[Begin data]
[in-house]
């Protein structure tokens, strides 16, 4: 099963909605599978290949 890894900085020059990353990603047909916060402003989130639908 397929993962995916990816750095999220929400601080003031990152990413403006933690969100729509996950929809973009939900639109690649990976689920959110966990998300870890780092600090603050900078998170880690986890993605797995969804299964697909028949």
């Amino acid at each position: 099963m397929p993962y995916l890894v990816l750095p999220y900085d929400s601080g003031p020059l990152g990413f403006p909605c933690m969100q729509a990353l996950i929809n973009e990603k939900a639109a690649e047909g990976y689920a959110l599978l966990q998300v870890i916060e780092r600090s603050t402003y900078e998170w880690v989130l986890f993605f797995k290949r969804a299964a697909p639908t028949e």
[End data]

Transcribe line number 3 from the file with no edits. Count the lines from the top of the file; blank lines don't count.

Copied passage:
């Amino acid at each position: 099963m397929p993962y995916l890894v990816l750095p999220y900085d929400s601080g003031p020059l990152g990413f403006p909605c933690m969100q729509a990353l996950i929809n973009e990603k939900a639109a690649e047909g990976y689920a959110l599978l966990q998300v870890i916060e780092r600090s603050t402003y900078e998170w880690v989130l986890f993605f797995k290949r969804a299964a697909p639908t028949e």